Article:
Evan’s hand punched at my ankle. “Hurry up!”

Shaking the dust and straw from our hair, Evan and I stood up. Slits of sunlight between the boards shone like tapers, giving the tired black trunk the eerie glow of an abandoned altar.

“Ready?” I whispered, pausing for maximum effect. We waded noisily through the loose straw toward the trunk, kicking up dust from the decaying grass and bird droppings.

“Inside this trunk is something so sick and yucky and horrible, it’ll make you puke.”

Interest piqued, Evan drew close beside me as I put both hands on the trunk lid, preparing for a dramatic opening. “What is it?” he asked, his eyes moving rapidly between my face and hands.

“It’s what happens when the whippoorwill gets hold of you!” I threw open the lid triumphantly, waiting for Evan’s scream when he recognized the ghastly contents. His nose wrinkled slightly as he turned away from the trunk without even a glance at me.

“Just some old dead cats,” he announced. “Whippoorwills don’t peck cats. Just kids.”

I had just opened my mouth to protest when Grandma’s yell cut like a scythe through the scratchy layers of straw. “Emma Lynn? Evan? You get yourselves down here right this minute!”

Reluctantly, I felt my way down the ladder, one tennis-shoed foot at a time, Evan scrambling on top of me like an overanxious puppy.

Grandma’s dark shape waited in the sunlit doorway.

“What in God’s name are you doing?” Grandma demanded. “If I’ve told you once, I’ve told you a hundred times not to play up there.”

Grandma shoved us both blinking into the midday sun. “Pick me out a willow switch.”

Evan gave me a righteous “I-told-you-so” look and wasted no time in selecting a slender branch, which he held out to Grandma like an offering. I turned my back on his hollers as the switch crisscrossed his sturdy brown legs. Instead, I slunk toward the weeping willow that held our tire swing, reaching for a low, supple branch. Big ones hurt, but thin ones could really burn. I settled on something in-between, snapped it off and slowly peeled away the thin twigs and light green leaves.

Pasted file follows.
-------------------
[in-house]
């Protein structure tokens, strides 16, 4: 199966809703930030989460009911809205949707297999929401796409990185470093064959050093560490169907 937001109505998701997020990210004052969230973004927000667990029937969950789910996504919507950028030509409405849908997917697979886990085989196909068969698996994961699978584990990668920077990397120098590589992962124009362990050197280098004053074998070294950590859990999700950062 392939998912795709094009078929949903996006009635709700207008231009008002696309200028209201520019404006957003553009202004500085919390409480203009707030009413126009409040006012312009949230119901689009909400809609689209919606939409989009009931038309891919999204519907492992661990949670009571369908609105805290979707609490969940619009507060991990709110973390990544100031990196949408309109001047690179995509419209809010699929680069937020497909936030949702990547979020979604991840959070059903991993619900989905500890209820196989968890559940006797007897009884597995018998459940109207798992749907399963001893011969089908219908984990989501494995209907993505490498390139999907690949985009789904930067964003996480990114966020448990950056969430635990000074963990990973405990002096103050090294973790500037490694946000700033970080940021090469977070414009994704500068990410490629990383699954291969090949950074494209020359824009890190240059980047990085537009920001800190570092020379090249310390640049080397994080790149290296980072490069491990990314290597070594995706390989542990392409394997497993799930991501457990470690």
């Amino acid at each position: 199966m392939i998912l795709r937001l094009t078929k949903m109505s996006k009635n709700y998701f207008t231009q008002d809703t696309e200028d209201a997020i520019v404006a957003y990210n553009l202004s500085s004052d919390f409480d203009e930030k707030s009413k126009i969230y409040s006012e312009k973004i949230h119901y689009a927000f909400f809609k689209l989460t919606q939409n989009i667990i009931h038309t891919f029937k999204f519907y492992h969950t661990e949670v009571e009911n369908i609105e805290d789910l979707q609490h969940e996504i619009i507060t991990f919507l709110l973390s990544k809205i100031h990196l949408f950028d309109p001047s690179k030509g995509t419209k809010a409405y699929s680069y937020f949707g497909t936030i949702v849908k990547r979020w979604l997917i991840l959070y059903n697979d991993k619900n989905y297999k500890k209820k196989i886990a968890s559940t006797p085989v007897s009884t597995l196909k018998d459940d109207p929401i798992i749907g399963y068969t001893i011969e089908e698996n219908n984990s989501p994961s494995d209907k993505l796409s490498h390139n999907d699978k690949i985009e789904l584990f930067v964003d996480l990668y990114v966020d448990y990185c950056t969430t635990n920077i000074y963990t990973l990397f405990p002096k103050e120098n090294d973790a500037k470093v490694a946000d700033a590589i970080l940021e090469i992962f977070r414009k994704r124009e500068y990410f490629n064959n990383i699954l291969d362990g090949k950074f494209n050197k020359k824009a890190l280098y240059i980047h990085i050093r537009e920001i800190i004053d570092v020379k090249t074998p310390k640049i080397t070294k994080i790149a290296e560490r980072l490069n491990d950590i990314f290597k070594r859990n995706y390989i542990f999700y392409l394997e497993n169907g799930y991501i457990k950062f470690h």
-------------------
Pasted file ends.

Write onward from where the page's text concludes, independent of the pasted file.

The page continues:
“Quit your dilly-dallying,” Grandma marched over and snatched the switch from my nervous hands. But as the limb stung the backs of my legs, all I could think about was the trunk of eyeless kittens. If the whippoorwill hadn’t killed them, who had? Why? And would he or she do the same to me? Panic gripped my heart like the unexpected cold of a first frost. I put my head down and ran like a rabbit.

“Emma!” Grandma hesitated just a second before coming after me, skirts swishing in the high grass. I could barely see as I swept aside the fragrant stalks. Grandma’s breath came in hard puffs and grunts behind me. The whipping would be worse when she caught me, but I kept going until a loose rock sent me end over elbows into the warm, scratchy fescue.

Grandma stood over me, the switch limp in her hand. I scrambled to get up, my palms pebbled with pockmarks from dirt and rocks. Then her hand clamped clawlike onto my tanned shoulder, collapsing any hope I had for escape.

To my surprise, she held me tight against her pale blue shirtwaist. I smelled the dark scent of her talcum powder mingled with sweat, and the hard metal snaps of her dress made dents in my cheek.

“You gonna whip me now?” My defeated mumble soaked deep into the folds of her dress. She held me away with both hands, kneeling down to meet my gaze. Her amber eyes were a mix of sadness and resignation, and for some reason, I started crying.

Grandma sighed. “Honey, don’t you know the last thing your Grandma wants is to hurt her grandbaby?” She held me again, tightly, rocking to the rhythm of the wind in the tall grass.


A few days later, it was my birthday. All day long I had waited for word from Mama and Daddy, hanging anxiously around the inside of the farmhouse until Grandma shooed me out with a broom like she might a detested dustbunny.

“I know they’re gonna call,” I had told Grandma, carefully dodging her efficient swift, sweeps on the side porch.

“Now, honey, your Mama’s got a lot on her mind,” she started.

“But it’s my birthday,” I reasoned, talking the way grownups always spoke to me: a little bit slower, patience stretched tightly over the words like plastic wrap you could still see through.

“We’ll keep an eye out for the mailman,” was all she said.

Morning had inched its way to afternoon. No birthday cards in the metal mailbox. But I wasn’t disappointed; I’d known all along Mama would call. After dinner, the four of us celebrated with a dish of homemade ice cream and presents: a new nightgown and slippers from Grandma and Papaw and a yellow yo-yo from Evan, which he handed me badly wrapped in newspaper, rubber bands and tape.

Evan and I were catching lightning bugs in the pinky glow before dusk, when Norbert pulled into the front yard in his beat-up truck. It was my phone call. Norbert was Papaw and Grandma’s only neighbor. He lived about two miles away, raising corn and dairy cows on the same land his father had farmed before him. Since Grandma and Papaw were only here in the summer, they did without a phone and Norbert didn’t mind sharing.